I used to love commercials as a kid. I loved all types of advertising. However, it wasn’t until I ordered the sea monkeys from a comic book and got something that wasn’t quite up to snuff (what the heck was that anyway?) that I started to distrust certain kinds of ads.
That’s what led me to talk about this particular subject. In deference to those who feel people like me are causing them to lose a lot of money, I decided it was time to take on the subject of “adblocking”. Continue reading →
This article will look like it’s all over the place; it just might be. What I’ve found in life is that even a rambling post has lessons for everyone to learn. Thus, I’m going to share things about scams old and new, promoting oneself and of course social media. Let’s start with promotion.
We be promotin’
Not all of us are lucky enough to have someone recognize us for something good, something that could possibly make us feel better and show that we’re actually doing something positive in the world. In this case, I’m not talking about this blog but my business blog. It seems that my business blog, Mitch’s Blog made the Center for Management And Organizational Effectiveness’ Top 100 Socially-Shared Leadership Blogs of 2018. I’m sitting in position #99… at least I made the list! 🙂 Continue reading →
With the first post of 2017 I thought I would talk a little bit about something bloggers can do to make money on their blogs. That would be accepting advertisements. If your blog is popular it can be quite wonderful and lucrative, but it can also be dangerous and bad for your blog. Let’s try to take these one step at a time, since there are many things to consider.
pretty blatant advertising!
The first is their relevance to the content of your blog. For instance, there’s a local bakery in town called Harrison Bakery and I happen to like some of their products… a lot! If I went to them and said “Hey, would you like to advertise on my blog”, and I was talking about this blog, I might have some issues with search engines (y’all know who I’m talking about lol). Continue reading →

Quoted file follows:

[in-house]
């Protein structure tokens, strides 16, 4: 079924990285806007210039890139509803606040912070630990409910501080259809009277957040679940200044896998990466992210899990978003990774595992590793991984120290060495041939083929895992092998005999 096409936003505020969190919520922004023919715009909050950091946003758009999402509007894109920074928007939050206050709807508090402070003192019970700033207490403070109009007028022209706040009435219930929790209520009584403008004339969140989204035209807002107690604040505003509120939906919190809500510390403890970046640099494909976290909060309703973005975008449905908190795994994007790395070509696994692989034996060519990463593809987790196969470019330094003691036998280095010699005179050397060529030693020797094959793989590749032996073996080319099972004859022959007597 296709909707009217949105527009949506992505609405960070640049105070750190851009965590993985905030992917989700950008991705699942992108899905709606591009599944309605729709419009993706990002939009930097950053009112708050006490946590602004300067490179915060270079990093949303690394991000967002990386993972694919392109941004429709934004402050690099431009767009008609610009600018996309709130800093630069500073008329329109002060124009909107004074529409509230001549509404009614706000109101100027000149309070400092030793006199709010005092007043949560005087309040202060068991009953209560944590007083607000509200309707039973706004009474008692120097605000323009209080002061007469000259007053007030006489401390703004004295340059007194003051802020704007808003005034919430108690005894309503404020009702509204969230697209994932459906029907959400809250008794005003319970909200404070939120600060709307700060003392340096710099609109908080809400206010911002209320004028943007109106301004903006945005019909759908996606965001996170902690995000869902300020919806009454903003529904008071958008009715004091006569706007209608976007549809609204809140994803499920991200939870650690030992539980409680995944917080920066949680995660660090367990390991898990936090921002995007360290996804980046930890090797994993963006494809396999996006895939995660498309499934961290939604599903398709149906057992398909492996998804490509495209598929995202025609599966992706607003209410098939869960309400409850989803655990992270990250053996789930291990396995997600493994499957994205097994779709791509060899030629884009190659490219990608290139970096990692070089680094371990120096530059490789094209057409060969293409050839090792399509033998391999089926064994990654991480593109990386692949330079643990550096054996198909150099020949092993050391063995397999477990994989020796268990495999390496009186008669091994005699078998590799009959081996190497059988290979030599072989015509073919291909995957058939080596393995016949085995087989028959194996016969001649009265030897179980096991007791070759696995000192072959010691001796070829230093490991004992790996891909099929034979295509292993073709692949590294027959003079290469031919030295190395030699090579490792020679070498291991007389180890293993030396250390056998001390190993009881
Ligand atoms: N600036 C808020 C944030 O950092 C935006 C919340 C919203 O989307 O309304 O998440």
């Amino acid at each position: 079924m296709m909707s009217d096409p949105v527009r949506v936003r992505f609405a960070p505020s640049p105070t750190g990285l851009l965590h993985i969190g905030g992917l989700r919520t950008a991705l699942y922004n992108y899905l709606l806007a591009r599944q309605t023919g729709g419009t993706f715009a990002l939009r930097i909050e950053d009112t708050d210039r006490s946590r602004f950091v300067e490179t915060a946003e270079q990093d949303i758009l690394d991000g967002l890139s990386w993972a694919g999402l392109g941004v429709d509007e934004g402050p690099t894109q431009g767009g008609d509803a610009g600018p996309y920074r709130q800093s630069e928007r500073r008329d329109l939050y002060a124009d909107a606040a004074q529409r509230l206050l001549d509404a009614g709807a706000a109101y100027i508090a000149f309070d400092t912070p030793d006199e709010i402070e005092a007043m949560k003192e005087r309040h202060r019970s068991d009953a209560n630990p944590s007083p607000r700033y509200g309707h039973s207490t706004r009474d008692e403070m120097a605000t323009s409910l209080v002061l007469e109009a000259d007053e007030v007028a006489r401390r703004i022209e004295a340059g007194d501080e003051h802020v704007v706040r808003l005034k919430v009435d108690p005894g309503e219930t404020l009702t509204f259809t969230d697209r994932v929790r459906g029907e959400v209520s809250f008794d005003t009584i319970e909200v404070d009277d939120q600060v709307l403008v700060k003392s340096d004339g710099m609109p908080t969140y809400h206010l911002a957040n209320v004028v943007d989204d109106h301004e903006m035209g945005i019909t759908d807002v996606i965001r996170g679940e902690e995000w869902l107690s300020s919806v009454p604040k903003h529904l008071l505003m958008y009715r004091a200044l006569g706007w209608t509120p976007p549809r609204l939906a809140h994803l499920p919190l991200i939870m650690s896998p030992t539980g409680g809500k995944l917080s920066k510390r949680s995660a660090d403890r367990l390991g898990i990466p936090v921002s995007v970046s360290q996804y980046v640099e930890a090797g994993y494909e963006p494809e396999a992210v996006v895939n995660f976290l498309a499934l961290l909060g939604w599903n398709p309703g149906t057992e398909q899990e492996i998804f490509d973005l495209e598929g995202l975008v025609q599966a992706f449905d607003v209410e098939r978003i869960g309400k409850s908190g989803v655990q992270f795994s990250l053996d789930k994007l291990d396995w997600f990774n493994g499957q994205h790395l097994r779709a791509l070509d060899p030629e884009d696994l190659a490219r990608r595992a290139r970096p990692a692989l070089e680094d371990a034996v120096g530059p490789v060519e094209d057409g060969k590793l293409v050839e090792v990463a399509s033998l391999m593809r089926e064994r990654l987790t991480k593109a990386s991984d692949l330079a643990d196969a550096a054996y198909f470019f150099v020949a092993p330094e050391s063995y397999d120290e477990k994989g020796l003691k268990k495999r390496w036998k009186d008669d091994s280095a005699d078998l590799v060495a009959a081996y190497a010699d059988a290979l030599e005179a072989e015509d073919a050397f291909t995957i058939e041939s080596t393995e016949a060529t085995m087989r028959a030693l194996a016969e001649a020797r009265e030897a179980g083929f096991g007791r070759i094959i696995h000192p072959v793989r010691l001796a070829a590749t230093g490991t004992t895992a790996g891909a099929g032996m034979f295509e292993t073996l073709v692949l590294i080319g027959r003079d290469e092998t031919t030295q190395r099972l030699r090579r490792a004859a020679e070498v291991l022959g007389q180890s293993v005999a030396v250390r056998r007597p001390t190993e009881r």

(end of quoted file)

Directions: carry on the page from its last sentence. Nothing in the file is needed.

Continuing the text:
I ask this question because there can be subtle differences between writing style based on what it is you’re actually trying to do.
For instance, writing about products that you’re trying to sell is a much different animal than trying to explain to people the types of services you provide.
When you’re writing about a product, you almost have to go step by step by first telling what the product is, how it works, why it’s so great and why someone might need to use it.
When writing about services, you’re not necessarily going to be as direct about them, at least most of the time, because that kind of hard sell for services usually falls on deaf ears. Instead, it usually involves a consistent set of scenarios that one puts up to show that they have expertise in that area so that people will get comfortable with the fact that they may know what they’re talking about.
One of the problems some people have when writing about products is that they forget to be conversational. Everybody loves stories, because stories are very conversational.
For instance, if you’re trying to sell a fishing rod, telling stories about being out on a boat in the middle of a bay while casting with your favorite fly and catching the trout you have always wanted to catch makes for a compelling story. A full description of the lure and the rod and the reel could make someone think that if they bought those things they might have the same kind of success or adventure. But most marketers don’t think that way, which is a shame.
As you’ve seen on this blog, I talk about a lot of different things trying to show my expertise, since I offer services. I do have a couple of products at the top of each of my sidebar, but those are only small pieces of my overall business.